An assembly error of a specific plug in a hydrogen tank in the high-pressure storage unit has been identified as the root cause of an explosion to a hydrogen station in Norway.

Nel ASA has been investigating the incident at the Kjørbo hydrogen station, located just outside of Oslo, with safety consultancy Gexcon and released the latest update today.

The preliminary Gexcon investigation shows that the incident started with a hydrogen leak from a plug in one of the tanks in the high-pressure storage unit.

This leak created a mixture of hydrogen and air that ignited. The investigations will continue into the specific source of ignition.

“Based on our investigations and analysis, we can conclude that the leak started in a specific plug assembly in one of the tanks of the high-pressure storage unit,” said Geirmund Vislie, Vice-President Consulting of Gexcon.

“We will continue the investigations to understand the possible mechanisms of ignition.”

Together with the authorities, Nel and Gexcon have finalised the off-site examination of the high-pressure storage unit.

With the root cause now identified, Nel will conduct an inspection and integrity verification programme for the high-pressure storage units with similar plugs.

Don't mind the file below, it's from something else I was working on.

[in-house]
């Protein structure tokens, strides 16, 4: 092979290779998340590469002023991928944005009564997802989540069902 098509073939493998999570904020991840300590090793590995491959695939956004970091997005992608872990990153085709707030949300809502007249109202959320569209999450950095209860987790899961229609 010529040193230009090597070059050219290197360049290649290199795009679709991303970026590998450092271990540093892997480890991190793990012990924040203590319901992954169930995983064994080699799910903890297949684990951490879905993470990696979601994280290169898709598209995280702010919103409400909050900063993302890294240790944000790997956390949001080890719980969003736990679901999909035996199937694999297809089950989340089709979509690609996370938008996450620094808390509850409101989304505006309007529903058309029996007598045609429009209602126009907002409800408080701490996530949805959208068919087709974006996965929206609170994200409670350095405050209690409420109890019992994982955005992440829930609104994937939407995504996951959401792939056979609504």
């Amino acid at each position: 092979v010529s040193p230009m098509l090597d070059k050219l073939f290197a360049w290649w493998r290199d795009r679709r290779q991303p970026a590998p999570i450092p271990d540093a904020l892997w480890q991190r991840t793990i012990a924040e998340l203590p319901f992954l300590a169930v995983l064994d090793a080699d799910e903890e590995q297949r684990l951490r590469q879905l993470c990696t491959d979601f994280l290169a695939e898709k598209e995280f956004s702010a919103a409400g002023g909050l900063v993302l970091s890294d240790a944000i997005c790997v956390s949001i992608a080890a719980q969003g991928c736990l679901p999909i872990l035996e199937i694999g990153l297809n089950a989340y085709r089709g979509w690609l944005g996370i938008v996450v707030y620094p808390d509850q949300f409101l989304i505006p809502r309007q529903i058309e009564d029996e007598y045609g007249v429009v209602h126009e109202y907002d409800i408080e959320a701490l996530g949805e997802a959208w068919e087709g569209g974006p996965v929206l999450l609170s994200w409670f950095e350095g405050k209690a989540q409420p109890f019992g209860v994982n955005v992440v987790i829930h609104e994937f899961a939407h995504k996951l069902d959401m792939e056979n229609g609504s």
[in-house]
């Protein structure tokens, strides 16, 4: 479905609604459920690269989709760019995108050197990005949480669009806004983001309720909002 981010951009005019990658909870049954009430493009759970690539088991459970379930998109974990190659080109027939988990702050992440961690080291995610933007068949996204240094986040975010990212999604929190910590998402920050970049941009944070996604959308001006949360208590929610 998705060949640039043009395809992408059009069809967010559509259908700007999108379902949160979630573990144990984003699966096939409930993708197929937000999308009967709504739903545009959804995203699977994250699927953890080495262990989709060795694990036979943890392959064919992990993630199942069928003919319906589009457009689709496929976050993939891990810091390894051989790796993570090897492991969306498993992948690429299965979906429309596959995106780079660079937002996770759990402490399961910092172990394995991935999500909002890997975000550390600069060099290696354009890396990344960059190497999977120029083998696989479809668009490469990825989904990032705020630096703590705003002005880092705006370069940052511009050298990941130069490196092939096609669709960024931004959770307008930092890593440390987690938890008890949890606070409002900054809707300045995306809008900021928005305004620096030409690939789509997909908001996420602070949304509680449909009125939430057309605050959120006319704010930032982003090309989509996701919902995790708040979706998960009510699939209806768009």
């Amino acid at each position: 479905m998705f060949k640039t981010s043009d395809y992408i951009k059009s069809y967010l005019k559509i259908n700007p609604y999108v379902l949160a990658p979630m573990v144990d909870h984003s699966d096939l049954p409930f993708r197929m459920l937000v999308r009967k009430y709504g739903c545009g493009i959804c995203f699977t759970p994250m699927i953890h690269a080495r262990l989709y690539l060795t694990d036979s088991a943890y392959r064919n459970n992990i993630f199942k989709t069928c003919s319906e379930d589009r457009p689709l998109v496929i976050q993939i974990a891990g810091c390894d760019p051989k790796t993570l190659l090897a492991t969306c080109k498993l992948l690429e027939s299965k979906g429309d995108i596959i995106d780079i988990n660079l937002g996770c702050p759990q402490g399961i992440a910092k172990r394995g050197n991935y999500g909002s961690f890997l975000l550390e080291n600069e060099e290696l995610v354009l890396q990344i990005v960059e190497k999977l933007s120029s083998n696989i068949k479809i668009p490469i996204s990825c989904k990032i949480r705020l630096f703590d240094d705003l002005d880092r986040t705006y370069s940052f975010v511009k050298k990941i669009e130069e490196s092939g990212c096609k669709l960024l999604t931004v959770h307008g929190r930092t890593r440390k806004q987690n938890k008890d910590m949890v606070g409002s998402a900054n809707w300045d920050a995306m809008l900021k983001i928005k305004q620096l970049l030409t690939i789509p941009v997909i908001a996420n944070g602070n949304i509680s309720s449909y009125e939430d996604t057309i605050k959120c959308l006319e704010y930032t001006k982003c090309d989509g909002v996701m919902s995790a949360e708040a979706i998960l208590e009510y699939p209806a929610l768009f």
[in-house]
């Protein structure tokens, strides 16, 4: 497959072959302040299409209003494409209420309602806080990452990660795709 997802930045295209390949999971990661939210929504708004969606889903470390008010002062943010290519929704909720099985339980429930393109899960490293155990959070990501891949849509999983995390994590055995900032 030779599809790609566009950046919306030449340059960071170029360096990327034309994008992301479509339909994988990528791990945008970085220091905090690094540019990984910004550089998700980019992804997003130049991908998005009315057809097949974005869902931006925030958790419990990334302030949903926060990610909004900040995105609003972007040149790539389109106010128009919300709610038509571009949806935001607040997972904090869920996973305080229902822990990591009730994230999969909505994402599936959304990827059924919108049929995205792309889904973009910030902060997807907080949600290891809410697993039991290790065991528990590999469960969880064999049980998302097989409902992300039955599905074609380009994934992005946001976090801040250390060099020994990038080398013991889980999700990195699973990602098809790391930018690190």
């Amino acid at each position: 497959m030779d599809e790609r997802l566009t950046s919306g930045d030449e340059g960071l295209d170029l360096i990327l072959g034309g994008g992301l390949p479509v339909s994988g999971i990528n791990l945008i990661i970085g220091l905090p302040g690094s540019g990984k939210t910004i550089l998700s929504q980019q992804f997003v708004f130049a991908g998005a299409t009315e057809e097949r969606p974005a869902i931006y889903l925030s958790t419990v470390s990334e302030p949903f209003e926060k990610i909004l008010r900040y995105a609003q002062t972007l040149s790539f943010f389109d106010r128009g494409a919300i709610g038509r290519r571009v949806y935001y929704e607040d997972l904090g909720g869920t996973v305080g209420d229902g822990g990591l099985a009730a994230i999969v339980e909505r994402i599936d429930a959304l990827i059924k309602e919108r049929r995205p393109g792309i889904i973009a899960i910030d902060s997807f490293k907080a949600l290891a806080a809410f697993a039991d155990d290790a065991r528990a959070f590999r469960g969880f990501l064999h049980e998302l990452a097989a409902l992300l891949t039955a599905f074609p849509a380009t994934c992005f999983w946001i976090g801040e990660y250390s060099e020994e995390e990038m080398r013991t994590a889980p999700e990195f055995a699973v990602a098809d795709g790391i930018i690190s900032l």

Additionally, Nel has initiated a programme outlining new assembly, verification, and documentation procedures.

Previous generation stations, as well as US and Korea stations, have a different concept and design for the high-pressure storage units. As such, a leakage of the kind experienced at Kjørbo cannot occur at these stations.

“We deeply apologise to those directly and indirectly affected by the incident,” said Jon André Løkke, CEO of Nel.

“Nel has an unwavering ambition: No incidents at sites with our technology. We take this extremely seriously and have deployed our full resources to resolve the situation.”

“With the root cause now identified, we are implementing measures to prevent this ever happening again.”

“Further, we’re happy that the Nel core technologies were not the cause of the leak, and that the fuelling stations with different high-pressure storage designs can be reopened soon.”